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International Journal of Nephrology
Volume 2012, Article ID 608397, 11 pages
Research Article

Inflammation and Oxidative Stress in Obesity-Related Glomerulopathy

1Department of Nephrology, Shanghai East Hospital, Tongji University School of Medicine, Shanghai 200120, China
2Department of Medicine, Alpert Medical School of Brown University, Rhode Island Hospital-Middle House 301, 593 Eddy Street, Providence, RI 02903, USA

Received 2 September 2011; Accepted 6 February 2012

Academic Editor: Ayse Balat

Copyright © 2012 Jinhua Tang et al. This is an open access article distributed under the Creative Commons Attribution License, which permits unrestricted use, distribution, and reproduction in any medium, provided the original work is properly cited.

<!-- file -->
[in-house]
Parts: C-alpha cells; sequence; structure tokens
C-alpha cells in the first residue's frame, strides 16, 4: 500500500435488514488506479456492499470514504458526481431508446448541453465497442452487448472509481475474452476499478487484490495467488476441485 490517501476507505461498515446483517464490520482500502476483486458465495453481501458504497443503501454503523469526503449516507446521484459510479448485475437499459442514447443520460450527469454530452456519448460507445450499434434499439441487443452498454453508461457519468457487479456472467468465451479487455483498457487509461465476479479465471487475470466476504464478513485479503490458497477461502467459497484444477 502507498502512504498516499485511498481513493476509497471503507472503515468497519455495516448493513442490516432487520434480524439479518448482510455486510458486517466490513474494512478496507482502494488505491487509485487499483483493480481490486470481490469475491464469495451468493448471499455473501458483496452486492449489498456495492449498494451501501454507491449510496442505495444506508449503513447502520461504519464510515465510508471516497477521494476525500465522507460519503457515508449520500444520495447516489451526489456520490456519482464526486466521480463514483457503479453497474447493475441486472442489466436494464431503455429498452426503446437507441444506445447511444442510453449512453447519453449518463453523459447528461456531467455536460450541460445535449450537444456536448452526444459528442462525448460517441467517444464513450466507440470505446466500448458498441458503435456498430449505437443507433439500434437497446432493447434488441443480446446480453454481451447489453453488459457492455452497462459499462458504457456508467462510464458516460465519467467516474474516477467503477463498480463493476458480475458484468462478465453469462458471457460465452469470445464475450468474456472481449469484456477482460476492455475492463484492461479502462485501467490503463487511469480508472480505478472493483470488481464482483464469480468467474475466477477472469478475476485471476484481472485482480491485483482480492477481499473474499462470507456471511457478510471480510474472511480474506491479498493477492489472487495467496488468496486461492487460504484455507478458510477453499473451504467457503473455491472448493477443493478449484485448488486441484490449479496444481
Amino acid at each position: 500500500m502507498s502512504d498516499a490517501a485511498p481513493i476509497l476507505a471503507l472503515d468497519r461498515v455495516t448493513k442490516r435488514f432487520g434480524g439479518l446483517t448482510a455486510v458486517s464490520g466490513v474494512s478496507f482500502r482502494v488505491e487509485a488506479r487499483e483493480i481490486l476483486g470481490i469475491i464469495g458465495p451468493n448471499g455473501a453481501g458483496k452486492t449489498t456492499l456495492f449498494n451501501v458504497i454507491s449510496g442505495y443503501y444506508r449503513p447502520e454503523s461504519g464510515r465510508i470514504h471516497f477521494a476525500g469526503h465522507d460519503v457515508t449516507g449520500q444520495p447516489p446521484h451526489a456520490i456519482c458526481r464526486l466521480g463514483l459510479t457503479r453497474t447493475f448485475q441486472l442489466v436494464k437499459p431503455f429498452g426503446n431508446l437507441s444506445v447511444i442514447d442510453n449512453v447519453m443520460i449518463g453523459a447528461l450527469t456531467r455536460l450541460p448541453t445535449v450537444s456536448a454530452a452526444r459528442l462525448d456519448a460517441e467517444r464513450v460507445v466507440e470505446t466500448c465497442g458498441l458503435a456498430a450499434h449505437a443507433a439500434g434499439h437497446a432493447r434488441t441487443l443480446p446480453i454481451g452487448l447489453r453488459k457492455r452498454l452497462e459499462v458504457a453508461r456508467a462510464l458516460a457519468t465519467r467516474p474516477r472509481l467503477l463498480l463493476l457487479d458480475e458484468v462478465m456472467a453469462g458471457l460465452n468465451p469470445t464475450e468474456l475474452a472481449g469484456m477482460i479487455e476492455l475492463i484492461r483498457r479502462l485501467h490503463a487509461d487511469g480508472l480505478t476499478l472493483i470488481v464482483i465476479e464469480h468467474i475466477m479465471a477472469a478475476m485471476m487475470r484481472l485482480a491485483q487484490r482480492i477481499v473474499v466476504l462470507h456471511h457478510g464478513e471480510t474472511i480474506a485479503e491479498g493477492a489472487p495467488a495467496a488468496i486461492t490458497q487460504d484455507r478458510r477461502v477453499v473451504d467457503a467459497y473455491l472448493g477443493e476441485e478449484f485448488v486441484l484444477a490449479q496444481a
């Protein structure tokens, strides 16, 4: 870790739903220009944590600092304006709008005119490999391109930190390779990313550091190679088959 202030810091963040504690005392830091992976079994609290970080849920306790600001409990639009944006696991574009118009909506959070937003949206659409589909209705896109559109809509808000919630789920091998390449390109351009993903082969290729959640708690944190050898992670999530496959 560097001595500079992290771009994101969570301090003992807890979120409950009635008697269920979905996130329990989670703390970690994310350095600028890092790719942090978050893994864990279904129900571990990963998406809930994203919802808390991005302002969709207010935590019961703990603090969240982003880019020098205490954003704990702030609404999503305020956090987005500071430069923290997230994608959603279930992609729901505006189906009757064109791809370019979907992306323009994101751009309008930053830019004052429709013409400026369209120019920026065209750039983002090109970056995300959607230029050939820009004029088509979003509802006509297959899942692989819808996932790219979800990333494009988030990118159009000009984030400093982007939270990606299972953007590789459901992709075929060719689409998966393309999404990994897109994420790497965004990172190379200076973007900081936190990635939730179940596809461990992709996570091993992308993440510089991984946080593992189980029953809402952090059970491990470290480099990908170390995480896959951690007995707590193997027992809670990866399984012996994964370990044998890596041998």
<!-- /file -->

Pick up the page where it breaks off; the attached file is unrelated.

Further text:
Obesity-related glomerulopathy is an increasing cause of end-stage renal disease. Obesity has been considered a state of chronic low-grade systemic inflammation and chronic oxidative stress. Augmented inflammation in adipose and kidney tissues promotes the progression of kidney damage in obesity. Adipose tissue, which is accumulated in obesity, is a key endocrine organ that produces multiple biologically active molecules, including leptin, adiponectin, resistin, that affect inflammation, and subsequent deregulation of cell function in renal glomeruli that leads to pathological changes. Oxidative stress is also associated with obesity-related renal diseases and may trigger the initiation or progression of renal damage in obesity. In this paper, we focus on inflammation and oxidative stress in the progression of obesity-related glomerulopathy and possible interventions to prevent kidney injury in obesity.